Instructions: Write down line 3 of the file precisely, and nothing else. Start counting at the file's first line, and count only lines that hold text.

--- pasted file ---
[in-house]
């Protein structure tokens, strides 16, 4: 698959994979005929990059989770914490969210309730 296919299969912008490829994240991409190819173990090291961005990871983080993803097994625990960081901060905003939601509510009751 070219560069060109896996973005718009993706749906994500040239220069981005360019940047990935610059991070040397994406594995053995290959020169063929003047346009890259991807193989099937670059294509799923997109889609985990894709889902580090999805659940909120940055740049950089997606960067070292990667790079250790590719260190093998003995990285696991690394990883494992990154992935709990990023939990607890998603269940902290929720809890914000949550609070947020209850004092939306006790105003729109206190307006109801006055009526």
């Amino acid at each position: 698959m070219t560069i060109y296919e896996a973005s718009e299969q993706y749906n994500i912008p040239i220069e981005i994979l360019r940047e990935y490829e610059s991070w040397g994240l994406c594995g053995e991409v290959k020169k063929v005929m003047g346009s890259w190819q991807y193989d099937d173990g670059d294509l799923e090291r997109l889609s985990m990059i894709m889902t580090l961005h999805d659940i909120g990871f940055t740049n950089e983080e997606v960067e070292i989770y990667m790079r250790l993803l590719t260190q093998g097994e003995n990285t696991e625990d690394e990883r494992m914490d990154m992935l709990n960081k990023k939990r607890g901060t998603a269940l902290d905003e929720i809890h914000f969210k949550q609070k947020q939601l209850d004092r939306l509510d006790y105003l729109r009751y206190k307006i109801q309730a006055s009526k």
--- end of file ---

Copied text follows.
């Amino acid at each position: 698959m070219t560069i060109y296919e896996a973005s718009e299969q993706y749906n994500i912008p040239i220069e981005i994979l360019r940047e990935y490829e610059s991070w040397g994240l994406c594995g053995e991409v290959k020169k063929v005929m003047g346009s890259w190819q991807y193989d099937d173990g670059d294509l799923e090291r997109l889609s985990m990059i894709m889902t580090l961005h999805d659940i909120g990871f940055t740049n950089e983080e997606v960067e070292i989770y990667m790079r250790l993803l590719t260190q093998g097994e003995n990285t696991e625990d690394e990883r494992m914490d990154m992935l709990n960081k990023k939990r607890g901060t998603a269940l902290d905003e929720i809890h914000f969210k949550q609070k947020q939601l209850d004092r939306l509510d006790y105003l729109r009751y206190k307006i109801q309730a006055s009526k």